Business Planning Documents – How to Create a Great Marketing Plan

A marketing plan is essential to the overall development of any company. Before beginning, make sure the project is well-researched. It is easy to figure out how to put together a business plan or a sales plan simply from a basic Google search, but a marketing plan requires a little more investigation. A trip to the local book store or even a near by university research library can be very advantageous in this task. Take care to ensure you understand the components of how each section is put together and get a full understanding of terms and where to find supporting data. The plan will rest on how realistic the data is inside of it and the content that is presented.

The basic components of a marketing plan are as follows:

Contents
Having a simple table of contents will be beneficial to both the composer of the document as well as the audience. It serves as a basic guide for how detailed the contents of the document are and where to quickly find desired information.

Lists of Tables
While it is not mandatory, providing a list of tables to supplement the table of contents adds to the the credibility of the author as well as the professional presenting the plan. It is also a great way to quickly guide readers to the plan’s empirical data.

Executive Summary
This section should be written last. It is best put in place when all of the research and planning is complete to provide insight on what is housed in the plan. Although it may be tempting to complete this section before the others, keep in mind that any research and planning may lead to conclusions not originally considered or expected. Also, this section improves on communication levels and encourages involvement from staff members by crystallizing the key goals and plan details for the team to understand what role marketing plays in the company as a whole.

Company Strategy
Providing a link to overall strategy and illustrating marketing’s contribution to achieving the company’s goals is what this segment of planning allows for. It is a substantial section that looks at the overall company mission.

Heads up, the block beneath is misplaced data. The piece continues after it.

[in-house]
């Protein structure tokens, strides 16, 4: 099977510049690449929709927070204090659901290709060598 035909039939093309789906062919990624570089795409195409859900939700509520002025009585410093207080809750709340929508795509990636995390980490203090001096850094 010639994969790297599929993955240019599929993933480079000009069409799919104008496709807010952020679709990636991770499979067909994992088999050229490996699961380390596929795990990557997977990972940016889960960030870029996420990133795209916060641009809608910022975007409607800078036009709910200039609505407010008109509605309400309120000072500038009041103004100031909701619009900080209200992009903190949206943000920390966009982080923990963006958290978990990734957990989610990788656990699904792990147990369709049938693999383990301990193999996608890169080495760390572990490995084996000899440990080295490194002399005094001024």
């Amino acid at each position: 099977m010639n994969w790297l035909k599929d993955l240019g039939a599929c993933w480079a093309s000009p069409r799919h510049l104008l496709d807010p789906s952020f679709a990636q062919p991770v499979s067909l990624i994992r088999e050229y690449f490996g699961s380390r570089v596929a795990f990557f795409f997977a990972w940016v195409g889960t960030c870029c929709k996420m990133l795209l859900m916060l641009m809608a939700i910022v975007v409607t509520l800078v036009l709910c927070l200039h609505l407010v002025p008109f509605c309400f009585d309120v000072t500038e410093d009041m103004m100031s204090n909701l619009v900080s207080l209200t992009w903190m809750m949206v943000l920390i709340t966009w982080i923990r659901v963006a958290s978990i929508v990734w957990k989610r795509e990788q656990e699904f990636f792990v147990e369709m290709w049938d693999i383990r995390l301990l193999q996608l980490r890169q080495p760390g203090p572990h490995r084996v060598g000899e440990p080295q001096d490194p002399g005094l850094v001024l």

External & Internal Analysis
This section of the plan allows for an unbiased evaluation of the company’s competitive standing. Looking to factors both inside the company walls as well as factors that come from the outside world, this section assists the writer in understanding how realistic the plan is overall.

Marketing Objectives
In addition to outlining the goal that is trying to be accomplished, this portion of the marketing plan assists in defining financial targets and translating those into specific measurable marketing objectives such as, but not limited to market share, sales volume and customer retention. Such items can easily be translated into a CRM package if the plan is feasible.

Marketing Strategy
The actual marketing campaigns and programs are discussed in this section by way of the promotional mix: what will be sold, where it will be sold, what makes it a great item to sell and at what price it will be sold. While this task may seem like the most simple of the entire plan, it truly is the most difficult and requires the most research. In order to develop an effective strategy, the marketer must be fully aware of what competitor’s marketing strategies are as well as the marketing trends for the specific industry; address those two items and still somehow find a way to differentiate the company’s product. Be certain to give this section of the plan adequate time, thought, investigation and discussion.

Implementation
Break the specific programs down into lists of activities with time scales and assign responsibility to each task. A contingency (e.g. funds or time) may be set to cover any unforeseen problems. The best way to do this will be through a project management system or by requesting the support of a Project Manager.

Control & Forecasting
In this section, discuss how the system will work and how success of the marketing plan will be tracked. Also, based on the research that has been previously collected, make educated assumptions regarding how much the program will cost and how much revenue it will generate.

Appendix
Use this section to place any charts, tables, graphs and the like that may distract the reader from the content of the plan, but still supports the overall thesis of the work.

Here is a sample of how the table contents should turn out:

I. Content

II. List of Tables

III. Executive Summary

IV. Company Strategy
Goals & Objectives
Summary Overall Position & Company Strategy

V. External & Internal Analysis
Internal
SWOT Analysis
External
Market Overview
Competitor Analysis
Future Trends

VI. Marketing Objectives
Financial Objectives
Marketing Objectives

VII. Marketing Strategy
Market Segmentation
Competitive Advantage
Segmentation Strategy
Promotional Mix
Product
Price
Place
Promotion

VIII. Implementation